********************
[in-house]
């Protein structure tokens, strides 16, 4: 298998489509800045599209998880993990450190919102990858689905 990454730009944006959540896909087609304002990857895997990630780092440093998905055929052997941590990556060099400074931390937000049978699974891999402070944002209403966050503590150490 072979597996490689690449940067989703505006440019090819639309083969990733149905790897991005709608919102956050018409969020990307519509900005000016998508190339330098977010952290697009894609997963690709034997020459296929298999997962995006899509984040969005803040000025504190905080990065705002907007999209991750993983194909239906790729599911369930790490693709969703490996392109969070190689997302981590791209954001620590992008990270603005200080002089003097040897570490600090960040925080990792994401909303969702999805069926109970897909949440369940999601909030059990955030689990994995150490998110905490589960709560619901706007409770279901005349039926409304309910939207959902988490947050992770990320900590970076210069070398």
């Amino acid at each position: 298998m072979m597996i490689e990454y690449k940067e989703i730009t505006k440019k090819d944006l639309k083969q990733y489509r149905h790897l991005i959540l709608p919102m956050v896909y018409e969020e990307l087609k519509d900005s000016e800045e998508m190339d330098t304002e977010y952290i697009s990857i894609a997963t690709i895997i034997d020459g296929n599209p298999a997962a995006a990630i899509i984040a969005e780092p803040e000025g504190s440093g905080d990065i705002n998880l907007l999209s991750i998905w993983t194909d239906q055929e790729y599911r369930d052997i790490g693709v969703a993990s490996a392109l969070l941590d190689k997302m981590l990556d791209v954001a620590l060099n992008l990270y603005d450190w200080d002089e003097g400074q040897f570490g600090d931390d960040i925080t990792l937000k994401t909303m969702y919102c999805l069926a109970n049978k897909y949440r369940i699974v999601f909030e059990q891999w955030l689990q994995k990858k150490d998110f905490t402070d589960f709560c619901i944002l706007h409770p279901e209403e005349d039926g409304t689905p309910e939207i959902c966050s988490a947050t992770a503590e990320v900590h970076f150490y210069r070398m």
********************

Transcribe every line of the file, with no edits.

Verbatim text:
[in-house]
């Protein structure tokens, strides 16, 4: 298998489509800045599209998880993990450190919102990858689905 990454730009944006959540896909087609304002990857895997990630780092440093998905055929052997941590990556060099400074931390937000049978699974891999402070944002209403966050503590150490 072979597996490689690449940067989703505006440019090819639309083969990733149905790897991005709608919102956050018409969020990307519509900005000016998508190339330098977010952290697009894609997963690709034997020459296929298999997962995006899509984040969005803040000025504190905080990065705002907007999209991750993983194909239906790729599911369930790490693709969703490996392109969070190689997302981590791209954001620590992008990270603005200080002089003097040897570490600090960040925080990792994401909303969702999805069926109970897909949440369940999601909030059990955030689990994995150490998110905490589960709560619901706007409770279901005349039926409304309910939207959902988490947050992770990320900590970076210069070398």
């Amino acid at each position: 298998m072979m597996i490689e990454y690449k940067e989703i730009t505006k440019k090819d944006l639309k083969q990733y489509r149905h790897l991005i959540l709608p919102m956050v896909y018409e969020e990307l087609k519509d900005s000016e800045e998508m190339d330098t304002e977010y952290i697009s990857i894609a997963t690709i895997i034997d020459g296929n599209p298999a997962a995006a990630i899509i984040a969005e780092p803040e000025g504190s440093g905080d990065i705002n998880l907007l999209s991750i998905w993983t194909d239906q055929e790729y599911r369930d052997i790490g693709v969703a993990s490996a392109l969070l941590d190689k997302m981590l990556d791209v954001a620590l060099n992008l990270y603005d450190w200080d002089e003097g400074q040897f570490g600090d931390d960040i925080t990792l937000k994401t909303m969702y919102c999805l069926a109970n049978k897909y949440r369940i699974v999601f909030e059990q891999w955030l689990q994995k990858k150490d998110f905490t402070d589960f709560c619901i944002l706007h409770p279901e209403e005349d039926g409304t689905p309910e939207i959902c966050s988490a947050t992770a503590e990320v900590h970076f150490y210069r070398m």